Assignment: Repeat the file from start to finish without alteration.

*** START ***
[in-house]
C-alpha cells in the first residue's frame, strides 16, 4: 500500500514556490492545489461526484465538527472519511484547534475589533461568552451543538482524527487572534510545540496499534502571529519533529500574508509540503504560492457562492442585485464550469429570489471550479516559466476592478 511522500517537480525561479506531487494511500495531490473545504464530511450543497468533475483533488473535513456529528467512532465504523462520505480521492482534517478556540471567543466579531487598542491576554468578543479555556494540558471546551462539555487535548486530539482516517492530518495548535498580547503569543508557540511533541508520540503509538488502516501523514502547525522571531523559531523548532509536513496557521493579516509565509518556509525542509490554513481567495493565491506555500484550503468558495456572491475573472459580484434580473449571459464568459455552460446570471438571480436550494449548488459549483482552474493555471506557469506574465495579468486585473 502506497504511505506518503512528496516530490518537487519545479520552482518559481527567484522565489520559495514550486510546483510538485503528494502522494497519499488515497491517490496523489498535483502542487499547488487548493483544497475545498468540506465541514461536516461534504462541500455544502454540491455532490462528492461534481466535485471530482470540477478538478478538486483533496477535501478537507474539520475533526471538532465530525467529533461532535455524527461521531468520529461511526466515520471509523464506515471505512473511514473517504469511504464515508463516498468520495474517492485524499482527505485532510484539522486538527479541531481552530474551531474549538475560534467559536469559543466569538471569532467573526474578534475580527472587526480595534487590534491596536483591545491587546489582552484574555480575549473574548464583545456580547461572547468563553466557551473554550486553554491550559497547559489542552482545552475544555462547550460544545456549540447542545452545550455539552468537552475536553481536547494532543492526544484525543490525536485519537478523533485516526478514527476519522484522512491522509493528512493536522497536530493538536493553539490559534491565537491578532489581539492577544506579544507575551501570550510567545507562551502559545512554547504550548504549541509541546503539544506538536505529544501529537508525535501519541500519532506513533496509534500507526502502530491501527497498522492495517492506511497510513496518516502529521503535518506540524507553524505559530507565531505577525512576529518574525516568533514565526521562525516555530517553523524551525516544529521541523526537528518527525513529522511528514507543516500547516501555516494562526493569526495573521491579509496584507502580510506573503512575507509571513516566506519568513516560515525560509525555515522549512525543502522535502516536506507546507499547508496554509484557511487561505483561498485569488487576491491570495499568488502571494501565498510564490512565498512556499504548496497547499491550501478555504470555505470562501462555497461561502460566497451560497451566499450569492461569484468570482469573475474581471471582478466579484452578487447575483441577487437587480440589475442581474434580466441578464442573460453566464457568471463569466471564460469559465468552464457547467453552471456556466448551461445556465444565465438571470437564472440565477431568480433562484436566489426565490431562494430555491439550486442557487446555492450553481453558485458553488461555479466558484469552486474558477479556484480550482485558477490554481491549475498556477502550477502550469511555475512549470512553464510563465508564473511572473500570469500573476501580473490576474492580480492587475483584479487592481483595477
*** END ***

[in-house]
C-alpha cells in the first residue's frame, strides 16, 4: 500500500514556490492545489461526484465538527472519511484547534475589533461568552451543538482524527487572534510545540496499534502571529519533529500574508509540503504560492457562492442585485464550469429570489471550479516559466476592478 511522500517537480525561479506531487494511500495531490473545504464530511450543497468533475483533488473535513456529528467512532465504523462520505480521492482534517478556540471567543466579531487598542491576554468578543479555556494540558471546551462539555487535548486530539482516517492530518495548535498580547503569543508557540511533541508520540503509538488502516501523514502547525522571531523559531523548532509536513496557521493579516509565509518556509525542509490554513481567495493565491506555500484550503468558495456572491475573472459580484434580473449571459464568459455552460446570471438571480436550494449548488459549483482552474493555471506557469506574465495579468486585473 502506497504511505506518503512528496516530490518537487519545479520552482518559481527567484522565489520559495514550486510546483510538485503528494502522494497519499488515497491517490496523489498535483502542487499547488487548493483544497475545498468540506465541514461536516461534504462541500455544502454540491455532490462528492461534481466535485471530482470540477478538478478538486483533496477535501478537507474539520475533526471538532465530525467529533461532535455524527461521531468520529461511526466515520471509523464506515471505512473511514473517504469511504464515508463516498468520495474517492485524499482527505485532510484539522486538527479541531481552530474551531474549538475560534467559536469559543466569538471569532467573526474578534475580527472587526480595534487590534491596536483591545491587546489582552484574555480575549473574548464583545456580547461572547468563553466557551473554550486553554491550559497547559489542552482545552475544555462547550460544545456549540447542545452545550455539552468537552475536553481536547494532543492526544484525543490525536485519537478523533485516526478514527476519522484522512491522509493528512493536522497536530493538536493553539490559534491565537491578532489581539492577544506579544507575551501570550510567545507562551502559545512554547504550548504549541509541546503539544506538536505529544501529537508525535501519541500519532506513533496509534500507526502502530491501527497498522492495517492506511497510513496518516502529521503535518506540524507553524505559530507565531505577525512576529518574525516568533514565526521562525516555530517553523524551525516544529521541523526537528518527525513529522511528514507543516500547516501555516494562526493569526495573521491579509496584507502580510506573503512575507509571513516566506519568513516560515525560509525555515522549512525543502522535502516536506507546507499547508496554509484557511487561505483561498485569488487576491491570495499568488502571494501565498510564490512565498512556499504548496497547499491550501478555504470555505470562501462555497461561502460566497451560497451566499450569492461569484468570482469573475474581471471582478466579484452578487447575483441577487437587480440589475442581474434580466441578464442573460453566464457568471463569466471564460469559465468552464457547467453552471456556466448551461445556465444565465438571470437564472440565477431568480433562484436566489426565490431562494430555491439550486442557487446555492450553481453558485458553488461555479466558484469552486474558477479556484480550482485558477490554481491549475498556477502550477502550469511555475512549470512553464510563465508564473511572473500570469500573476501580473490576474492580480492587475483584479487592481483595477